It is also, in my opinion, a far more genuine method of weaving hope into a bleak narrative than Ryan Murphy accomplished with his recent series Hollywood, which made the bold decision to just completely rewrite the entertainment industry’s history, giving fairytale endings to a mostly imaginary cast of characters and steamrolling over the real trailblazers who fought to make change and progress happen.

Aside from its cultural significance, The Boys In The Band is worth watching for its outstanding cast alone – an all-LGBTQ+ cast, I might add. There’s still a fervent debate over whether or not only gay actors should play gay roles, but no one can convince me that it’s not exciting and inspiring to see so many openly gay actors bringing their all to these roles and having a great deal of fun in the process (and yes, this movie is a great deal of fun: not only is the element of suspense entertaining – up until it’s intentionally not – but the humor is witty and playful throughout the first act).

The Boys In The Band
Zachary Quinto and Robin de Jesus | playbill.com

Jim Parsons, fresh off Murphy’s Hollywood, is back again playing another cold-hearted yet strangely hypnotic force of nature: his Michael is a fearsome, anxiety-ridden character who eases his own pain by passing it on to others during the infamous telephone game he proposes about an hour into the film – the rules are simple: call the one person you believe yourself to have truly loved, and tell them you love them, and you win points for how well you do and how many of Michael’s criteria you meet. The results, on the other hand, are anything but simple, as characters go into the game energetic and optimistic, only to end up feeling betrayed, ashamed and wracked by guilt. And as for Michael, he seems to feed off these feelings, all while he eagerly tries to guide the game back around to the one person whose opinion he actually cares about: his seemingly straight friend from college, Alan (Brian Hutchison), who has come into the city for unknown business and whom Michael is convinced is secretly gay. Jim Parsons fills the character of Michael up to the brim with emotion that threatens to spill over at any moment, as he initially attempts to sterilize the mood of the party in an attempt not to offend the fragile Alan, only to then do a heel-turn and actively try to force Alan to out himself.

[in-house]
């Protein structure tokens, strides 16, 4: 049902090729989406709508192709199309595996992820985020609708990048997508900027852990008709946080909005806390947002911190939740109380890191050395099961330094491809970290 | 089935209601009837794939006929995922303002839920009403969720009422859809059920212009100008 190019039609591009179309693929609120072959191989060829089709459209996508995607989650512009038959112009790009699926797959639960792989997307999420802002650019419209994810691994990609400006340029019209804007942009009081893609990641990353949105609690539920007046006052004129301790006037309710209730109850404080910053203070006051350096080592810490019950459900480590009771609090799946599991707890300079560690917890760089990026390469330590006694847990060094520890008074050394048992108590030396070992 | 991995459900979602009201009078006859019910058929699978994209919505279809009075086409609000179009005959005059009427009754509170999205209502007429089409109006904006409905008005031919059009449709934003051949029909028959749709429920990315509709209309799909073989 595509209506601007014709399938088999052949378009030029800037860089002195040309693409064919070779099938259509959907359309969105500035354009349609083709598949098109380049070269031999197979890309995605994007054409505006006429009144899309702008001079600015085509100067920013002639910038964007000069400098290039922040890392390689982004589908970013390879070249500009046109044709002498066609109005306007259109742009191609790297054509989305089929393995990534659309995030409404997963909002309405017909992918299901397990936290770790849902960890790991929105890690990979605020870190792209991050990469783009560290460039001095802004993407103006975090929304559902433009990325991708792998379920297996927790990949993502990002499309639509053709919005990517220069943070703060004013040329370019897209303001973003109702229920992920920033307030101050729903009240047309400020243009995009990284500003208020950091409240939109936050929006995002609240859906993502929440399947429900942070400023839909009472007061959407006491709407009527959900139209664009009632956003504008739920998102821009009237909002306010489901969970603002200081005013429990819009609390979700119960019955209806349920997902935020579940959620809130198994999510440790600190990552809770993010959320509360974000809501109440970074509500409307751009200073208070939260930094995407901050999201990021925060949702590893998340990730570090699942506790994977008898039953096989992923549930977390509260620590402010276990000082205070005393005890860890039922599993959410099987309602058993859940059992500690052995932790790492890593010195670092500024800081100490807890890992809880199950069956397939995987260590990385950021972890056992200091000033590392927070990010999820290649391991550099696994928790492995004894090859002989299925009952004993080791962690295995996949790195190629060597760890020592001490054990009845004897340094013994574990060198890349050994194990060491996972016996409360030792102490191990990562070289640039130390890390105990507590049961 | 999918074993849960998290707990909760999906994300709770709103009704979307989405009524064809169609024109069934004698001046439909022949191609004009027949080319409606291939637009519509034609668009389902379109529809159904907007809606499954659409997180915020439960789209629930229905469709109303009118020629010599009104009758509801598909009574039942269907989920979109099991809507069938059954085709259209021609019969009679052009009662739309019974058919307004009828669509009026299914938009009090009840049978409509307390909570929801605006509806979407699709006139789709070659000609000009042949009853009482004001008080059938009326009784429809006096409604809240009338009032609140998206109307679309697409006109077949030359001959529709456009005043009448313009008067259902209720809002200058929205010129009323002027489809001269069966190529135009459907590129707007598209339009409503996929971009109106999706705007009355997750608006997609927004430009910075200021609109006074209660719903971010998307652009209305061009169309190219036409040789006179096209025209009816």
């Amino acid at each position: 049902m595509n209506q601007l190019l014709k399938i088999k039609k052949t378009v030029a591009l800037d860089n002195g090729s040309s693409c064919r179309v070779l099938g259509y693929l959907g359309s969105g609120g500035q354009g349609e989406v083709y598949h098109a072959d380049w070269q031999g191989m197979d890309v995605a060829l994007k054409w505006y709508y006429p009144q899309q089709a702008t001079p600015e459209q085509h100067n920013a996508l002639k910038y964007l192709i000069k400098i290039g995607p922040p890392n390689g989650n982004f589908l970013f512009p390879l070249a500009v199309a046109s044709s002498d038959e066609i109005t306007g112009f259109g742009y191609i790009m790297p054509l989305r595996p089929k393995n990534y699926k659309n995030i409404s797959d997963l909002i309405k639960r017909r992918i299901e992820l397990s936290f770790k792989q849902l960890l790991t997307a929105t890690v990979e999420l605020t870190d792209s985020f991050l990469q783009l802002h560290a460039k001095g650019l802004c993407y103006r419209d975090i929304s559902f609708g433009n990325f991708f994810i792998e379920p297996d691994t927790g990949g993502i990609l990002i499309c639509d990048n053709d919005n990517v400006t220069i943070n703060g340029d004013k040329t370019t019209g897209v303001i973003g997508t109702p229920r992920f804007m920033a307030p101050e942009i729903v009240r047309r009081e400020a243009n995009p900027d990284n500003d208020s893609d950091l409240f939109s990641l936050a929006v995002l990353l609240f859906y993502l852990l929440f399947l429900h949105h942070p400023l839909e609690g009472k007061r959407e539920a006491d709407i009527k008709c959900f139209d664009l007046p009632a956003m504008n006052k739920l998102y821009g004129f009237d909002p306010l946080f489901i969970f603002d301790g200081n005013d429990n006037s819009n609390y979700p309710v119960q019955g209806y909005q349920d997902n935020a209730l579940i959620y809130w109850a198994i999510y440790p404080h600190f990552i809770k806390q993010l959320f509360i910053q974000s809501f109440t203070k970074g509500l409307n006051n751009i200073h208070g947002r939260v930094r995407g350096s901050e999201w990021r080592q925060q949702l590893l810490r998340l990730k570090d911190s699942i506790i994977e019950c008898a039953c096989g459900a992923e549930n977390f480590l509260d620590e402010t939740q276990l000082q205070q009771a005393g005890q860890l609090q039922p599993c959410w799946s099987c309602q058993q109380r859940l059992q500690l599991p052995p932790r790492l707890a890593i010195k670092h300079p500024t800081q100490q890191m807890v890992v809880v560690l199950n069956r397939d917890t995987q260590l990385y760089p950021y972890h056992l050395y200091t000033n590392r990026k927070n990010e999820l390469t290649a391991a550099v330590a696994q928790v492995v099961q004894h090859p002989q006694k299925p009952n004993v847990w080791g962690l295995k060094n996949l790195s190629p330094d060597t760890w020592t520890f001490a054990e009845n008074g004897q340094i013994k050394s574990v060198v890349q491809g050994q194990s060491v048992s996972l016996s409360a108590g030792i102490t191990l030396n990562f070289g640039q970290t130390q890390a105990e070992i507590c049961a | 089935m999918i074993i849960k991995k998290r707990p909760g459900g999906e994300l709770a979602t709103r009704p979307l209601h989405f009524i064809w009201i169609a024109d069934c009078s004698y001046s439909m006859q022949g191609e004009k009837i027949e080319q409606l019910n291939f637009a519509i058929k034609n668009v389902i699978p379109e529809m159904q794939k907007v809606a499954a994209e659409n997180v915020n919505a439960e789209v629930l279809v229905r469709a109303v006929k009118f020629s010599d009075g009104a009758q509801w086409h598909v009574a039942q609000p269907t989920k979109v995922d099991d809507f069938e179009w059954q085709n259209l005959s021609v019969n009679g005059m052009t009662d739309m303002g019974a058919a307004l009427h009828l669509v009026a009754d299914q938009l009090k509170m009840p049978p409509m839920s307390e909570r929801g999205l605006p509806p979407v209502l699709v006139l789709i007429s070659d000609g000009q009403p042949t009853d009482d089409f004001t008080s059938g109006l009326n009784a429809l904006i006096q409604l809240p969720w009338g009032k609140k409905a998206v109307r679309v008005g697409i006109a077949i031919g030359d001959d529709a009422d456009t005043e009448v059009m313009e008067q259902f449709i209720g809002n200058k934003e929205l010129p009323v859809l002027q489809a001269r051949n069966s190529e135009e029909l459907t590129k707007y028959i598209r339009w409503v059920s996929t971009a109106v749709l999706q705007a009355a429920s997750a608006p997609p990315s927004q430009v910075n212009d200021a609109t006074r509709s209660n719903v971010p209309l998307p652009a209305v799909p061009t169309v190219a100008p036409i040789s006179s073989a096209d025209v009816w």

Zachary Quinto excels in the coveted, enigmatic role of Harold, giving his character a slinky gait and commanding presence; though, for all his outward confidence, he too is wounded within. Robin de J├ęsus is a pure bundle of joy as the proud, unabashed Emory, probably the only character who seems happy because he is happy – and who is thus subjected to the most verbal and physical abuse throughout the film. Michael Benjamin Washington’s Bernard is quiet, understated, and has one of the best scenes in the entire film as he is the first to participate in Michael’s telephone game and the first to suffer the consequences – a reflection of how Black people and people of color in the LGBTQ+ community have always suffered discrimination both from without and within the community, despite historically always being at the forefront of the movement for LGBTQ+ liberation. The only actor I never felt strongly about one way or the other was Matt Bomer as Donald – his character is important to the story, but Bomer doesn’t really have a chance to do all that much with him.